And both second basemen, Flaherty and Casilla, have yet to commit an error.
Despite only officially having one error, Gold Glove outfielder Adam Jones has made a couple of misplays on fly balls that should of been caught.
Lately, it seems that the sun hasn't been friendly to the Birds, as a few pop-ups have been lost in the sun. This, however, is largely uncontrollable.
The Orioles are tied for tops in the majors in both errors committed (12) and fielding percentage (.992). While they have gotten away with a few gaffes that were given as base hits, defensively, the Orioles remain solid.
With Nate McLouth leading the way with 11, the Orioles, who in the past have not been known for it, have successfully implemented stealing bases into their offense.
In general, the lineup is slightly faster on the basepaths than last year. Only Wieters and Hardy are dubiously slow, but both aren't terrible baserunners.
Other than Machado running himself into a triple-play and Chris Davis' lack of awareness after a slide at second, the Orioles have kept away from baserunning gaffes.
However, the Orioles have been thrown out at the plate a few times too often, whether it be due to coaching error or a strong defensive play.
While they've only allowed nine stolen bases in 12 attempts, the O's are tied for second in the majors in steals at 29 and have only been caught seven times. Their 81 percent success rate is also good for seventh in the majors.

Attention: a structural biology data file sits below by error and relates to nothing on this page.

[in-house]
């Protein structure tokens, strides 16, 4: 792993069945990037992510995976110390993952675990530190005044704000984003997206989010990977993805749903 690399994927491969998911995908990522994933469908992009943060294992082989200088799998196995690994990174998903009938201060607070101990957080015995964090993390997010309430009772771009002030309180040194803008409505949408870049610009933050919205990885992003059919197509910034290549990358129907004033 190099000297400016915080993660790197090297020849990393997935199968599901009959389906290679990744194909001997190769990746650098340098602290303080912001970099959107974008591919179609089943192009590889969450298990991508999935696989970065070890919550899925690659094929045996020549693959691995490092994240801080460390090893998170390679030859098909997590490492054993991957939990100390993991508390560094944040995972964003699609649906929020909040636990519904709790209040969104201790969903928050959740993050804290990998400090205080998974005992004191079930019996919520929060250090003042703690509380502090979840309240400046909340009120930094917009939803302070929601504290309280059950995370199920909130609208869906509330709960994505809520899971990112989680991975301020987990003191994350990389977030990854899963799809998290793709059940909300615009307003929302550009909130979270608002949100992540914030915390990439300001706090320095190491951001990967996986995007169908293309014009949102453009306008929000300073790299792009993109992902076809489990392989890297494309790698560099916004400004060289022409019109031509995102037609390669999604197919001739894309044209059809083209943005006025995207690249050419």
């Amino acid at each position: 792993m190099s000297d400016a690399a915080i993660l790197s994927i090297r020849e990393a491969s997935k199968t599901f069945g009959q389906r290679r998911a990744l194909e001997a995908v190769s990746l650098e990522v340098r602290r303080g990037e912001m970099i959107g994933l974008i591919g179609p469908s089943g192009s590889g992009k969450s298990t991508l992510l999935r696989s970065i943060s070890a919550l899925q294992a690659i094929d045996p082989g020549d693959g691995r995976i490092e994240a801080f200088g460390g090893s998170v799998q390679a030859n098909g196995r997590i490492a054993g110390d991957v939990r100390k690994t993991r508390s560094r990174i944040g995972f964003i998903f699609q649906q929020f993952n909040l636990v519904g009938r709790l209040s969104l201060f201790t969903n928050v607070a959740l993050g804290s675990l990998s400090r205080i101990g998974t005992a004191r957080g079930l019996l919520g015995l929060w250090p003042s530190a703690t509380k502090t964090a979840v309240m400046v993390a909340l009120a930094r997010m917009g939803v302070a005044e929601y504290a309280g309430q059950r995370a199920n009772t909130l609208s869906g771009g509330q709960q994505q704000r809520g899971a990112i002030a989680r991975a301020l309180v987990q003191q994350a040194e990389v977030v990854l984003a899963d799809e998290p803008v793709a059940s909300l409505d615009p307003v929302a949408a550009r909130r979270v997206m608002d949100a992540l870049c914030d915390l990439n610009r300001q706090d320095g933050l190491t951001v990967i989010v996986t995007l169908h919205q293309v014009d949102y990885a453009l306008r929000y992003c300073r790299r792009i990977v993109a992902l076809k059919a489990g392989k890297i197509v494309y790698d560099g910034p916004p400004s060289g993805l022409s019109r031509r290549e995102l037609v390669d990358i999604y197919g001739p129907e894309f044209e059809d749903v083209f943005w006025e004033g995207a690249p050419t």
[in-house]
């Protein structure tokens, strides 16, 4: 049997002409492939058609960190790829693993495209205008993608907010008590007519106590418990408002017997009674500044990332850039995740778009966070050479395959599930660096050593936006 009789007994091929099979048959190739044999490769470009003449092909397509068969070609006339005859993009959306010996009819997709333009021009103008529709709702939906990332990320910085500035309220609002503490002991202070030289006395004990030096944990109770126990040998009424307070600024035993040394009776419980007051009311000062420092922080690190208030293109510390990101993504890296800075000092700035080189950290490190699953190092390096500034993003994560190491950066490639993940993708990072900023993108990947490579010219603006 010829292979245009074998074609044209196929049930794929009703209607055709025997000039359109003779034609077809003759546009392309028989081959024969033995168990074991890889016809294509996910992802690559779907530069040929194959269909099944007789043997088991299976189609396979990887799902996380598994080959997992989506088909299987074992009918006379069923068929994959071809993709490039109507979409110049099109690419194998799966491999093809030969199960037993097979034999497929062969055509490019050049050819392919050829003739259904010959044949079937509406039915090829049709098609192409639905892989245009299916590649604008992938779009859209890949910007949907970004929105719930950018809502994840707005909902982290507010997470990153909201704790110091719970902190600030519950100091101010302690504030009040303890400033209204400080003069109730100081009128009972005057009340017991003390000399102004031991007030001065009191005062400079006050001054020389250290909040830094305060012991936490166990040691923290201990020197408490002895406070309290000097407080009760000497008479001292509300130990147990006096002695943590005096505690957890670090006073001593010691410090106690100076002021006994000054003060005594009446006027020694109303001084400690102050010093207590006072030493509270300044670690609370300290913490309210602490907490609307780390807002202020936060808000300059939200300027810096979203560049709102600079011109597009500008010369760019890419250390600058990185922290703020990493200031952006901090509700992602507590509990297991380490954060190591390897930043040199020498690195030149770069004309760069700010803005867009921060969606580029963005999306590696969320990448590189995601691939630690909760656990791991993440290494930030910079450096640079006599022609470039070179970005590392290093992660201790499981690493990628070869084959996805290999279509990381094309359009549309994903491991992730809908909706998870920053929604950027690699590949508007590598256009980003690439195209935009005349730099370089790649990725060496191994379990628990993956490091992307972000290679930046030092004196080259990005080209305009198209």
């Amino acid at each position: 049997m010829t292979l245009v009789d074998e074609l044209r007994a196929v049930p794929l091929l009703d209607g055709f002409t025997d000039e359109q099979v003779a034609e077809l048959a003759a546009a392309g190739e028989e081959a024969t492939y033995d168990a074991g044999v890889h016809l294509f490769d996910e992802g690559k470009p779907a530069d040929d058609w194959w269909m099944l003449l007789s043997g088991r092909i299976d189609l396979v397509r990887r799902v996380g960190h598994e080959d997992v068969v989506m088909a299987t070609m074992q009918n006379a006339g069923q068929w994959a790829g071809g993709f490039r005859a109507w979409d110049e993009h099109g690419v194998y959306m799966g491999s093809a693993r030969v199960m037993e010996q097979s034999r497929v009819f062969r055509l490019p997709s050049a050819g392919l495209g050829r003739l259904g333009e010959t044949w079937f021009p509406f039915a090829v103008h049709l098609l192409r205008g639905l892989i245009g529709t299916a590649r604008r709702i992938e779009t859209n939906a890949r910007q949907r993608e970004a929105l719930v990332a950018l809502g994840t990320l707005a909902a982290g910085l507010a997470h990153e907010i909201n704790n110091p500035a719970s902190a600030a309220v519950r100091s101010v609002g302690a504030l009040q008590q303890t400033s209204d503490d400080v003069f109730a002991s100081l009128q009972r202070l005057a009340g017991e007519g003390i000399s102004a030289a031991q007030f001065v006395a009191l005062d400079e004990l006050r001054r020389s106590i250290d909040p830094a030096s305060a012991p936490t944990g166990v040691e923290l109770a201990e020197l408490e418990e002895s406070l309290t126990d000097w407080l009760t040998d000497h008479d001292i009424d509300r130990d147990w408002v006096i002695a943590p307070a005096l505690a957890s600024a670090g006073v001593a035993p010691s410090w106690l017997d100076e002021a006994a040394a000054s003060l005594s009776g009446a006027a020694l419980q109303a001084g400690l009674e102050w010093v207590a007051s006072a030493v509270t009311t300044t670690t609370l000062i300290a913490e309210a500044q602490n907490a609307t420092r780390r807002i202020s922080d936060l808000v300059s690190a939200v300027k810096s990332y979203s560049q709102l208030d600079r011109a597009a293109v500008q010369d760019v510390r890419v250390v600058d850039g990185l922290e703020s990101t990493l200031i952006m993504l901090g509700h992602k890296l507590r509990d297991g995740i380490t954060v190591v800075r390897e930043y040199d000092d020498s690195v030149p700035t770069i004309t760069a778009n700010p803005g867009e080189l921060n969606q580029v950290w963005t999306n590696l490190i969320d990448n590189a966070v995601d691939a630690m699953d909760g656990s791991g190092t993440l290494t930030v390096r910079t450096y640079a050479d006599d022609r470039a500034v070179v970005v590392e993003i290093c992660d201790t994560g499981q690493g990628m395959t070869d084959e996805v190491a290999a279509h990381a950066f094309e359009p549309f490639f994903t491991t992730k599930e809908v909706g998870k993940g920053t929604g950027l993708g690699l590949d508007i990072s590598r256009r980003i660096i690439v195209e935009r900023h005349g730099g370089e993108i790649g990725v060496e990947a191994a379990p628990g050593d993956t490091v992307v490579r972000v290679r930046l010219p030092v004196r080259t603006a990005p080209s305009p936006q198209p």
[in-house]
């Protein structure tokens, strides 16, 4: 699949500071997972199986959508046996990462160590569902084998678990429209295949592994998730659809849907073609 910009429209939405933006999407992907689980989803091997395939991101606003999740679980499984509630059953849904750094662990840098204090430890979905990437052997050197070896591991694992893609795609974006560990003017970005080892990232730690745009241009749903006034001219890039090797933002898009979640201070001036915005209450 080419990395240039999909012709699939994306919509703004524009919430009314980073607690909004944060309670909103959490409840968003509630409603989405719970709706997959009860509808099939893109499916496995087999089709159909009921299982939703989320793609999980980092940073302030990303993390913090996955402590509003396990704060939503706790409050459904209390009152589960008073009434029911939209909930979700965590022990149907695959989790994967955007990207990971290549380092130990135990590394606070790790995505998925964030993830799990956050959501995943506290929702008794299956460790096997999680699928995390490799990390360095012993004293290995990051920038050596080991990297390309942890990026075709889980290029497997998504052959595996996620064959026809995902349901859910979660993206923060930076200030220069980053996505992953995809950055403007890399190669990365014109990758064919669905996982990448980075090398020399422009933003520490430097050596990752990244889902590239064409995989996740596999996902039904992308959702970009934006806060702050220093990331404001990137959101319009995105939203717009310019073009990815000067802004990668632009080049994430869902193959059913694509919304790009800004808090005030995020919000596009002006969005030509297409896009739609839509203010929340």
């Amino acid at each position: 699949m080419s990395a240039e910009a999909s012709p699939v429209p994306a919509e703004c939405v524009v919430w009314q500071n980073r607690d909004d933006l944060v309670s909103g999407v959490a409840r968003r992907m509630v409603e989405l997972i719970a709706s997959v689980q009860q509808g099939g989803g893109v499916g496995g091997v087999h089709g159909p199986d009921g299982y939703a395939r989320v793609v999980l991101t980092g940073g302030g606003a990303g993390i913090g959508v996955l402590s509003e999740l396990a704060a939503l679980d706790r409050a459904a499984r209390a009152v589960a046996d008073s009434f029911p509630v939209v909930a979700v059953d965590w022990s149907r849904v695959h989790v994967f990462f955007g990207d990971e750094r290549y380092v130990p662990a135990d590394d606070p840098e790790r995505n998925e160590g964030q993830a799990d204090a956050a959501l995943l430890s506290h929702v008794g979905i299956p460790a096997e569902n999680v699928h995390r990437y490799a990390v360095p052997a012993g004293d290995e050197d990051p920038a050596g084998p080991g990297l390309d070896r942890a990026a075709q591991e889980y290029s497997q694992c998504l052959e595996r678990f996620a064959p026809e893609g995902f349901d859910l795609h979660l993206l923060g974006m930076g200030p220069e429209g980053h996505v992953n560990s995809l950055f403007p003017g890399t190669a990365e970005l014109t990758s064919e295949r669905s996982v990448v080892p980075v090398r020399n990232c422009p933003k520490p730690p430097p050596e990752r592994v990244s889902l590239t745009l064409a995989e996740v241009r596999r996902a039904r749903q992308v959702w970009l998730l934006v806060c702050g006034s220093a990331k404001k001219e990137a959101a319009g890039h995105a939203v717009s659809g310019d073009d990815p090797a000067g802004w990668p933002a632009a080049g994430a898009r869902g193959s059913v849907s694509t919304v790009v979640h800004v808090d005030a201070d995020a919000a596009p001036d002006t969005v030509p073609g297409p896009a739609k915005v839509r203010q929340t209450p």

Last year, the Orioles were last in the league in steals at 58. This year, they are on pace to double that.
Even with a couple of rough outings, both Chris Tillman and Wei-Yin Chen have been good, as both carry sub-3.50 ERAs.
And although rarely being pretty, Jason Hammel has racked up a 5-1 record, with all of those wins coming away from Camden Yards.
The Orioles have already used nine different starters, and with Miguel Gonzalez currently on the disabled list, they will use a 10th, as Jair Jurrjens is the most likely candidate to pitch on Saturday.
The back-end of the rotation has been blown up as Jake Arrieta, along with whoever has replaced him, have been disappointing. Freddy Garcia currently has the last spot, but struggled mightily in his last outing against the Padres.